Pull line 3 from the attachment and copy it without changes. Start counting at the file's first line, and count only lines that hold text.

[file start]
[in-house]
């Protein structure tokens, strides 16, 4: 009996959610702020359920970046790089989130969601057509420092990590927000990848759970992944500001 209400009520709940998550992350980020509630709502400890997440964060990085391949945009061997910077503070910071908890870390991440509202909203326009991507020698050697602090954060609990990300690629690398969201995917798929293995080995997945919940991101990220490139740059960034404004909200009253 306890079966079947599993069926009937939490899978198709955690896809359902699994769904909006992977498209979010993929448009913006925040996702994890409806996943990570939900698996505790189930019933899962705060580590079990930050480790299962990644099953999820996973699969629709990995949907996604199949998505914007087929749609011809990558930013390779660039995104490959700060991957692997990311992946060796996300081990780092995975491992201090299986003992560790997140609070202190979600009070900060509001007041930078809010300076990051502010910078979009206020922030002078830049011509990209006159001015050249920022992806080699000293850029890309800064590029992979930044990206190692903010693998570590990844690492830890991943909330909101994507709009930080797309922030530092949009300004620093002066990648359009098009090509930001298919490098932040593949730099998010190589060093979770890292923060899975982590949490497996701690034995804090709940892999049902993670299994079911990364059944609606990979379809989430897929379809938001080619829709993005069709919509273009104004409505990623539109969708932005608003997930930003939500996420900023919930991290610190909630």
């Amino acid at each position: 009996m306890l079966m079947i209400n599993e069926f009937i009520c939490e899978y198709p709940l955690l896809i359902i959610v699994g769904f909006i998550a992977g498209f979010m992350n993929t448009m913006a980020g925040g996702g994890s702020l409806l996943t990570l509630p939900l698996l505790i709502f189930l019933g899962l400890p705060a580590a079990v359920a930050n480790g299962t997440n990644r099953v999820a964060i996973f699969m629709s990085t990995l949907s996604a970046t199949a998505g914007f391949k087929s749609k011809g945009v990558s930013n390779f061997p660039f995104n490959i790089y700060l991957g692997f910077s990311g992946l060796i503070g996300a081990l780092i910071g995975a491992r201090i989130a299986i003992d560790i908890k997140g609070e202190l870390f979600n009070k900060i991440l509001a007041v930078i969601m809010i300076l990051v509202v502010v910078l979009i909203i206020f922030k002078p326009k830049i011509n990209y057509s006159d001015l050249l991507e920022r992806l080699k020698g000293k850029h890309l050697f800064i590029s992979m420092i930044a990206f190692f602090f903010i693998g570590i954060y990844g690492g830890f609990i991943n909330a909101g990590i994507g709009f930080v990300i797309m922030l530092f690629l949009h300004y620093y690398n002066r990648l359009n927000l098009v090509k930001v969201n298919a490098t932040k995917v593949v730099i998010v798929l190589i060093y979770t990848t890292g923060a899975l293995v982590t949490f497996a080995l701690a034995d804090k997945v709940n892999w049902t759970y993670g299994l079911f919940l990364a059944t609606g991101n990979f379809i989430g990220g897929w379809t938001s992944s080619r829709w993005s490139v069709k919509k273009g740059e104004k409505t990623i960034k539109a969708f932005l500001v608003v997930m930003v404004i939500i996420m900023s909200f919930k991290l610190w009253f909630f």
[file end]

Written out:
């Amino acid at each position: 009996m306890l079966m079947i209400n599993e069926f009937i009520c939490e899978y198709p709940l955690l896809i359902i959610v699994g769904f909006i998550a992977g498209f979010m992350n993929t448009m913006a980020g925040g996702g994890s702020l409806l996943t990570l509630p939900l698996l505790i709502f189930l019933g899962l400890p705060a580590a079990v359920a930050n480790g299962t997440n990644r099953v999820a964060i996973f699969m629709s990085t990995l949907s996604a970046t199949a998505g914007f391949k087929s749609k011809g945009v990558s930013n390779f061997p660039f995104n490959i790089y700060l991957g692997f910077s990311g992946l060796i503070g996300a081990l780092i910071g995975a491992r201090i989130a299986i003992d560790i908890k997140g609070e202190l870390f979600n009070k900060i991440l509001a007041v930078i969601m809010i300076l990051v509202v502010v910078l979009i909203i206020f922030k002078p326009k830049i011509n990209y057509s006159d001015l050249l991507e920022r992806l080699k020698g000293k850029h890309l050697f800064i590029s992979m420092i930044a990206f190692f602090f903010i693998g570590i954060y990844g690492g830890f609990i991943n909330a909101g990590i994507g709009f930080v990300i797309m922030l530092f690629l949009h300004y620093y690398n002066r990648l359009n927000l098009v090509k930001v969201n298919a490098t932040k995917v593949v730099i998010v798929l190589i060093y979770t990848t890292g923060a899975l293995v982590t949490f497996a080995l701690a034995d804090k997945v709940n892999w049902t759970y993670g299994l079911f919940l990364a059944t609606g991101n990979f379809i989430g990220g897929w379809t938001s992944s080619r829709w993005s490139v069709k919509k273009g740059e104004k409505t990623i960034k539109a969708f932005l500001v608003v997930m930003v404004i939500i996420m900023s909200f919930k991290l610190w009253f909630f």